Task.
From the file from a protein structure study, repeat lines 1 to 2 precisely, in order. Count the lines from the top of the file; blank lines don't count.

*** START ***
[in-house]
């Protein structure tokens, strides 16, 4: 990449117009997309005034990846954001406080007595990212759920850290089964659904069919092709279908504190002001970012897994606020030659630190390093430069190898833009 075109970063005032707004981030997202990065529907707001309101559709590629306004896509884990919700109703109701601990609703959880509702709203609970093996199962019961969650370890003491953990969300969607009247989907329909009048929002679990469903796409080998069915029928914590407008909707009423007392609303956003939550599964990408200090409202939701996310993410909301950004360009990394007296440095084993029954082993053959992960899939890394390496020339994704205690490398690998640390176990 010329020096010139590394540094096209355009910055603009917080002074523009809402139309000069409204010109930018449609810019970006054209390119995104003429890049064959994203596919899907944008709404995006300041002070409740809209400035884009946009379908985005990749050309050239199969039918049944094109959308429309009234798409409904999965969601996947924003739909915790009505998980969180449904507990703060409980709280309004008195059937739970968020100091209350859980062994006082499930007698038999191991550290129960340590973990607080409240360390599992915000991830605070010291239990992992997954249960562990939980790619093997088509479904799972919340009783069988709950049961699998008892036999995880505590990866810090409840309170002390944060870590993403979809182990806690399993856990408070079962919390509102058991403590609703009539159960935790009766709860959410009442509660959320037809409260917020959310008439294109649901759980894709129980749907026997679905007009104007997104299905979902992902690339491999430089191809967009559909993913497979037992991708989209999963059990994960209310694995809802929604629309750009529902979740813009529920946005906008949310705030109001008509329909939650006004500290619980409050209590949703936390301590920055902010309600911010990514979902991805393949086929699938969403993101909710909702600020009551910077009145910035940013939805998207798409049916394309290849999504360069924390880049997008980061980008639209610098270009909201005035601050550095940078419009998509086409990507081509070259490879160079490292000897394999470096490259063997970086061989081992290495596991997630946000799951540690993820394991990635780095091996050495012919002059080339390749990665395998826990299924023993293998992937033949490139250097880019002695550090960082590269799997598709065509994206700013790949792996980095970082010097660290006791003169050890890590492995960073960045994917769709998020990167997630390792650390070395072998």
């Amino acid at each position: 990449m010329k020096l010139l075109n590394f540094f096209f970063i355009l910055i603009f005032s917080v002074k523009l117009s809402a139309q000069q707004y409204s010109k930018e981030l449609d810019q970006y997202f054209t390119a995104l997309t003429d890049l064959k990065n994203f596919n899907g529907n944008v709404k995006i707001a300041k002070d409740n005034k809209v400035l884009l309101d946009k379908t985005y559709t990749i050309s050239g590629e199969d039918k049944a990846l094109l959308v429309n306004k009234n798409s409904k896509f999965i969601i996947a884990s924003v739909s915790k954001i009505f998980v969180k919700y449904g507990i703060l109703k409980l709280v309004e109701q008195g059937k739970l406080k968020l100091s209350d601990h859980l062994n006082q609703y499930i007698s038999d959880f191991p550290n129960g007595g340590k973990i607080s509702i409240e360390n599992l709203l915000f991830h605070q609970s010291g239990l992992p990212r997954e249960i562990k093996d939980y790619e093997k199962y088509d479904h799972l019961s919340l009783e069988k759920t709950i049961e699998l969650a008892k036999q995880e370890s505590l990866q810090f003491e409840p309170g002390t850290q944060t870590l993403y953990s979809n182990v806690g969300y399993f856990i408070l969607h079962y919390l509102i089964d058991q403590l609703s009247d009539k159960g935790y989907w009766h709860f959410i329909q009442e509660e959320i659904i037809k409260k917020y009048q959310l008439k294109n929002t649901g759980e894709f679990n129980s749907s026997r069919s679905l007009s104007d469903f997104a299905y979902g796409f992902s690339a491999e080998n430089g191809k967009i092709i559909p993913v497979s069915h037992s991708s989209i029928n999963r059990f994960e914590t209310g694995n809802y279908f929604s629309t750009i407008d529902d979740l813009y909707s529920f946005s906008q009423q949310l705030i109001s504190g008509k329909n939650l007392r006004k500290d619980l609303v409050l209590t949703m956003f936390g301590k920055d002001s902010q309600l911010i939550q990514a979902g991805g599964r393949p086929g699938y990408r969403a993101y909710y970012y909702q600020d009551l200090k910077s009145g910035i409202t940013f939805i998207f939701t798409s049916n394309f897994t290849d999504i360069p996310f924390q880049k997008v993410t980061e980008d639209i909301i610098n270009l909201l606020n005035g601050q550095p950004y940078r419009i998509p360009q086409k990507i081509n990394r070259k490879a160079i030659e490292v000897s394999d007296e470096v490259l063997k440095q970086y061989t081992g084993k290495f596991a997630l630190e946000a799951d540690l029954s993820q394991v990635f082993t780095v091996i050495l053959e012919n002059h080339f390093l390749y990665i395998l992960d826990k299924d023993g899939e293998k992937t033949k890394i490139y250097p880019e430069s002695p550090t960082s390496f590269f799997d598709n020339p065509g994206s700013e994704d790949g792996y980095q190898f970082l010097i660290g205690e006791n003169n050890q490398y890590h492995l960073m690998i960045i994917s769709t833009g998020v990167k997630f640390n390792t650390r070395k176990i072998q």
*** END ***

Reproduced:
[in-house]
């Protein structure tokens, strides 16, 4: 990449117009997309005034990846954001406080007595990212759920850290089964659904069919092709279908504190002001970012897994606020030659630190390093430069190898833009 075109970063005032707004981030997202990065529907707001309101559709590629306004896509884990919700109703109701601990609703959880509702709203609970093996199962019961969650370890003491953990969300969607009247989907329909009048929002679990469903796409080998069915029928914590407008909707009423007392609303956003939550599964990408200090409202939701996310993410909301950004360009990394007296440095084993029954082993053959992960899939890394390496020339994704205690490398690998640390176990 010329020096010139590394540094096209355009910055603009917080002074523009809402139309000069409204010109930018449609810019970006054209390119995104003429890049064959994203596919899907944008709404995006300041002070409740809209400035884009946009379908985005990749050309050239199969039918049944094109959308429309009234798409409904999965969601996947924003739909915790009505998980969180449904507990703060409980709280309004008195059937739970968020100091209350859980062994006082499930007698038999191991550290129960340590973990607080409240360390599992915000991830605070010291239990992992997954249960562990939980790619093997088509479904799972919340009783069988709950049961699998008892036999995880505590990866810090409840309170002390944060870590993403979809182990806690399993856990408070079962919390509102058991403590609703009539159960935790009766709860959410009442509660959320037809409260917020959310008439294109649901759980894709129980749907026997679905007009104007997104299905979902992902690339491999430089191809967009559909993913497979037992991708989209999963059990994960209310694995809802929604629309750009529902979740813009529920946005906008949310705030109001008509329909939650006004500290619980409050209590949703936390301590920055902010309600911010990514979902991805393949086929699938969403993101909710909702600020009551910077009145910035940013939805998207798409049916394309290849999504360069924390880049997008980061980008639209610098270009909201005035601050550095940078419009998509086409990507081509070259490879160079490292000897394999470096490259063997970086061989081992290495596991997630946000799951540690993820394991990635780095091996050495012919002059080339390749990665395998826990299924023993293998992937033949490139250097880019002695550090960082590269799997598709065509994206700013790949792996980095970082010097660290006791003169050890890590492995960073960045994917769709998020990167997630390792650390070395072998």